Many people can go an entire lifetime without realizing what they want to be when they grow up. Catherine Opie realized by the time she was nine that she wanted to be a social-documentary photographer. If it sounds a bit specific, that’s because it is, but to her credit, the Ohio native made her dream a reality and is now an internationally recognized documentary photographer and a tenured professor of photography at UCLA. Armed with a Bachelor’s in Fine Arts from the San Francisco Art Institute and a Master’s in Fine Arts from the California Institute of the Arts, Opie has both the real-world experience and academic know-how to make an excellent professor and clearly, she is already well on her way. Follow her on Twitter at

2. Meg Cranston, Chair of Fine Arts, Otis College Art and Design

A multi-discipline artist who can count sculpture, painting, and writing among her many artistic endeavors, Meg Cranston is an artist through and through. She also just so happens to be the Chair of Fine Arts at the prestigious Otis College of Art and Design. She originally started teaching just to support her work but soon realized the importance of art education in Los Angeles and has become one of the more well-recognized art educators in the City of Angels. Her experience and talent alone should justify her ability to teach, but her recognition of the importance of art education and her passion for teaching help set her apart in a city full of artists and art educators.

3. Ron Rizk, Professor of Fine Arts, USC

Rizk has a BFA in painting from the Maryland Institute College of Art, and an MFA in Painting & Printmaking, from the University of Illinois, Urbana-Champaign. He has had solo exhibition of his work displayed on both coasts and his work can still be seen at the Fine Arts Gallery of San Diego in Balboa Park. Did we mention he is also a respected and well-liked fine arts professors at one of the country’s foremost schools for the arts? Rizk has taught drawing and painting and more at USC and his students seem to find him fun, easy-going, and passionate about the subject. Some students credit him with helping them learn to love drawing and others talk about his patience and ability to engage even the non-art-centric students who take his class. Trust us that is easier said than done.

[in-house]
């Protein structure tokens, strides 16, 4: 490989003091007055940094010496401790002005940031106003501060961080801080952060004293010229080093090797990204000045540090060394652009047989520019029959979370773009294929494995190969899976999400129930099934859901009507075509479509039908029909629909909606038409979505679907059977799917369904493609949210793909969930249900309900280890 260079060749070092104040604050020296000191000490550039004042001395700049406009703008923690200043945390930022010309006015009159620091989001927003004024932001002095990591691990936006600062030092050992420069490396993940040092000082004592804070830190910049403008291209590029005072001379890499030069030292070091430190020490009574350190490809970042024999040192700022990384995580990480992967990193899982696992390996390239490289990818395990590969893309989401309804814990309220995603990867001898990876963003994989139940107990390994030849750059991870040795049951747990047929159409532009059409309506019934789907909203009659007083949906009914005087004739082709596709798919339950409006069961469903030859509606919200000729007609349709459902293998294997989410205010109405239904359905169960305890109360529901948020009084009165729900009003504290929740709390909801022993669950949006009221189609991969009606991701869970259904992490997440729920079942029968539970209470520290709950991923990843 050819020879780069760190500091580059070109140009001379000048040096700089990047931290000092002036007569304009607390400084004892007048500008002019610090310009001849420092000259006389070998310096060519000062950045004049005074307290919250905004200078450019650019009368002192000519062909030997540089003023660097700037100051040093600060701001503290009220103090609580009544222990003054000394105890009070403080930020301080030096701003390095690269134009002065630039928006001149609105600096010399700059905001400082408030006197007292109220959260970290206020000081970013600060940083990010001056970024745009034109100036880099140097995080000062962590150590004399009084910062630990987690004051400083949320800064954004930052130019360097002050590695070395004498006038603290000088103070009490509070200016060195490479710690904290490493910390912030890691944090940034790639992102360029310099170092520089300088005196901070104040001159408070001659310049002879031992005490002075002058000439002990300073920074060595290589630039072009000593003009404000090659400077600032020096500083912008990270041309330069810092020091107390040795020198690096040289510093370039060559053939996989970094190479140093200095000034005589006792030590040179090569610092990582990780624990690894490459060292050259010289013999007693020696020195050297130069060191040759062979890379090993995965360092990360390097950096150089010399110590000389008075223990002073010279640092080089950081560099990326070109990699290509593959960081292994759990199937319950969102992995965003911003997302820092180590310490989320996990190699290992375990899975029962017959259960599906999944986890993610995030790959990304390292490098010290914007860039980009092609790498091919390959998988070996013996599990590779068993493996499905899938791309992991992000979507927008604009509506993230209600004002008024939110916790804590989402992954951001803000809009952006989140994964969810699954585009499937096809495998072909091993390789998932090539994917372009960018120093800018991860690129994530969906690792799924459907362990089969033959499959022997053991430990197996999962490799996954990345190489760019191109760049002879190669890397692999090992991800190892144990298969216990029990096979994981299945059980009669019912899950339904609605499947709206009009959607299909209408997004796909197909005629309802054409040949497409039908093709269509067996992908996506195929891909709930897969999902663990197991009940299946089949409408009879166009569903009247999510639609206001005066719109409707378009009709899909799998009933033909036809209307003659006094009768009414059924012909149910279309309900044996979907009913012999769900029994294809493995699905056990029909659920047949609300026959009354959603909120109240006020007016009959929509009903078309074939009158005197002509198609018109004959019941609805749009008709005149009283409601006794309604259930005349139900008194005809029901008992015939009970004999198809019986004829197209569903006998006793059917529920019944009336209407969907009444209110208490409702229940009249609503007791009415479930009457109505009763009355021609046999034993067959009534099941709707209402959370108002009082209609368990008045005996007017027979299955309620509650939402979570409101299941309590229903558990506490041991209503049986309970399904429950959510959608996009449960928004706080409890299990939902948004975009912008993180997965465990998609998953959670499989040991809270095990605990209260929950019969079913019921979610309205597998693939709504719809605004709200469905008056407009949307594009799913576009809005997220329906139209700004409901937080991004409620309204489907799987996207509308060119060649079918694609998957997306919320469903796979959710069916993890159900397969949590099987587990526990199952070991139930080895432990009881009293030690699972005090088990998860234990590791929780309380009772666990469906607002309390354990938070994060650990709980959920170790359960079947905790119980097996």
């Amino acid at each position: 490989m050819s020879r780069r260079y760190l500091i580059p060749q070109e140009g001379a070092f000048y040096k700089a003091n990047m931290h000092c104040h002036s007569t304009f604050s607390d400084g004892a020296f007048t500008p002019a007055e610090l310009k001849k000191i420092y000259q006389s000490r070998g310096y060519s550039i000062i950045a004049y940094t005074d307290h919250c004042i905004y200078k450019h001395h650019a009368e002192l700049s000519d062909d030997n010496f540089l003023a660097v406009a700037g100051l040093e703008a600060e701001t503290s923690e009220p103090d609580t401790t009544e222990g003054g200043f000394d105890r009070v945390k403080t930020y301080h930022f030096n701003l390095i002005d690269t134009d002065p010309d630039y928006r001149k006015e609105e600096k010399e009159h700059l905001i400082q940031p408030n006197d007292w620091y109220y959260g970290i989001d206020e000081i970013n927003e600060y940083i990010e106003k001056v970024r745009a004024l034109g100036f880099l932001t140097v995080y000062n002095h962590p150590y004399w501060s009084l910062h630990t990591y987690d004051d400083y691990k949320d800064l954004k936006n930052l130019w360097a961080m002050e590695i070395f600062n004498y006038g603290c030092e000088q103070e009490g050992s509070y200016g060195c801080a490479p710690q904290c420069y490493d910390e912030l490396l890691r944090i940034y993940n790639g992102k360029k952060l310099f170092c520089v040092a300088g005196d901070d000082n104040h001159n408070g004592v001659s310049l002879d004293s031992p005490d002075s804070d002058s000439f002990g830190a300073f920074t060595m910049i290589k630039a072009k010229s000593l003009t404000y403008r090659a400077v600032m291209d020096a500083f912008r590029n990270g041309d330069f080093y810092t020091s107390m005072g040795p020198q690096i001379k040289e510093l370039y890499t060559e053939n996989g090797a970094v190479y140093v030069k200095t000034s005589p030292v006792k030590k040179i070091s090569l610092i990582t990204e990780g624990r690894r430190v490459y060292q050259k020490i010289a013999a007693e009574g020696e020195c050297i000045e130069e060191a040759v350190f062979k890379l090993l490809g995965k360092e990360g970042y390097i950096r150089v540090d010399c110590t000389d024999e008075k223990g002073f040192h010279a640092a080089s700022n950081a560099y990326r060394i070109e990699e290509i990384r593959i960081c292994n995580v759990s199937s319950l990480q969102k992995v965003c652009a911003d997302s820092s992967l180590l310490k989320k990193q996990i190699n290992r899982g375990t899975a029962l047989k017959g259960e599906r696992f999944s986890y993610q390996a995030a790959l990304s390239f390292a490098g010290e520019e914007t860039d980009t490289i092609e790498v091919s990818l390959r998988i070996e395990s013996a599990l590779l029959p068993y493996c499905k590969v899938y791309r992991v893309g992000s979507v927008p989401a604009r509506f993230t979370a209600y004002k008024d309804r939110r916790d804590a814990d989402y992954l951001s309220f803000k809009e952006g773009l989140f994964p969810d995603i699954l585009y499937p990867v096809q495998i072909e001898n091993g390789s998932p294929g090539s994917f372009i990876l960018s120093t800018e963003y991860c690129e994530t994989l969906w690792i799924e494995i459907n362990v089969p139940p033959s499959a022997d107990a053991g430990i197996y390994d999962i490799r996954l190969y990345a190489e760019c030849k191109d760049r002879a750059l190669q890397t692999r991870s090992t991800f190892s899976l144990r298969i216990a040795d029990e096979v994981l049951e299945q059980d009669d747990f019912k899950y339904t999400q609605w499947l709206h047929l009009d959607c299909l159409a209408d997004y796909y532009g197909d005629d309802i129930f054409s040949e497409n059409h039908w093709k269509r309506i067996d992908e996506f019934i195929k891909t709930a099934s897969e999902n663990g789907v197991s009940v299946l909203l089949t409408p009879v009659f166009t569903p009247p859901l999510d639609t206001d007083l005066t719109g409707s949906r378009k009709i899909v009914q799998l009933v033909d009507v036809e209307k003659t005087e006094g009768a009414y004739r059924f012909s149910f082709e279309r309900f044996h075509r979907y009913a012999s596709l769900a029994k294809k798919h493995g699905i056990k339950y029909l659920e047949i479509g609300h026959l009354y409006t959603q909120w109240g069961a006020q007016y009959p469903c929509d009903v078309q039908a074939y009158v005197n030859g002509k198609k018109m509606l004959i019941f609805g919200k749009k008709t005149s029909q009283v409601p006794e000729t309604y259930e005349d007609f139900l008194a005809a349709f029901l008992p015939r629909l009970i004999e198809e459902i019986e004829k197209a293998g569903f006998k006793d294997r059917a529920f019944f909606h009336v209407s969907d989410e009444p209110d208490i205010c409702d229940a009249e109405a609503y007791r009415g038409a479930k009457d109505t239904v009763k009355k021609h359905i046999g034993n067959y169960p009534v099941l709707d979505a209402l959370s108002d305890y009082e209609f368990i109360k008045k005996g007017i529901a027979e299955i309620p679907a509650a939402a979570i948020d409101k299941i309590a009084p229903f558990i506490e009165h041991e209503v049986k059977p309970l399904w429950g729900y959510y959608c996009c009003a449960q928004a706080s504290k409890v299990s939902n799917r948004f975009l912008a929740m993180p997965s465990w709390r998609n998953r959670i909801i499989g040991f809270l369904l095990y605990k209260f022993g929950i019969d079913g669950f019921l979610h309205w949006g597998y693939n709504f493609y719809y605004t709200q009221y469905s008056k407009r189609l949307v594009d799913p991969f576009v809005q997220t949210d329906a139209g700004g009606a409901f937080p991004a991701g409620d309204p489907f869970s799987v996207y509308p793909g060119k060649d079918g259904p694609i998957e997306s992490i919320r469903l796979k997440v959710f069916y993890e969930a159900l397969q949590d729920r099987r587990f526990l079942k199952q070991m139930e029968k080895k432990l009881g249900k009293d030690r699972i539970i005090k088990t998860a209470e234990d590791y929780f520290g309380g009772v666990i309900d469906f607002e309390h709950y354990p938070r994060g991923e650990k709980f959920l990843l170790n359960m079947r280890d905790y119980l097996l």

Credit: Mayte Delgado

4. Adele Bass, Graphic Design Professor, Art Center College of Design

Although she calls herself a “graphic design consultant” in her bio, “graphic design guru” is probably a more apt title. Bass is an award-winning and accomplished graphic designer who boasts previous clients such as the Los Angeles Zoo, USC, and the City of Pasadena. She is also something of a homegrown talent. After getting a Bachelor’s degree from SUNY-Binghamton, Bass went on to earn her BFA and MFA from Art Center College of Design and is still teaching there today. Bass has earned a reputation as a tough but fair teacher whose criticism is stern and helpful without being insulting. She is considered a first-class typographer with a real passion for the subject and is enthusiastic about helping her students learn.

5. Judith Royer, Theatre Professor, Loyola Marymount University

After being bestowed with a Lifetime Achievement Award from the Kennedy Center American College Theatre Festival for her 40-year career as a theatre professor, you shouldn’t really need much else to understand that Judith Royer is an exceptional art educator. Royer has taught at LMU for more than 40 years and has directed more than 35 plays and 40 original scripts. She has also endeared herself to her students with her charming personality and passion and knowledge for the theatre. Teaching theatre is more difficult than teaching other, more technical and tangible art subjects, because it deals with the abstract more often and good theatre can often be a matter of personal opinion. That said, few professors are able to teach any subject for more than 20 years let alone 40 years. That she has been able to teach for this long is a testament to her skill and perseverance.

6. Craig Elliott, Figurative Art Professor, Los Angeles Academy of Figurative Art

Apparently the Art Center College of Design has a prolific teaching tree because Elliott is the second instructor on this list to receive his education from the prestigious school. As an artist, Elliott is both experienced in the world of fine art and in animation where he has worked on animated films for Disney and Dreamworks. Did we mention that he also dabbles in landscape architecture, sculpting and jewelry design? Yeah, the guy is multi-talented. His teaching career includes stints as a visual arts teacher at the Art Center College of Design as well as the Pacific Institute of Art and Design and now the Los Angeles Academy of Figurative Art, Gnomon School of Visual Effects, and It’s one thing to learn from an instructor who is knowledgeable and passionate about the subject. It’s another thing entirely to learn from someone so accomplished and versatile in his own field, which is why Elliott deserves the shout out. Follow him on Twitter at

Todd Boyd

7. Todd Boyd, Critical Studies Professor, USC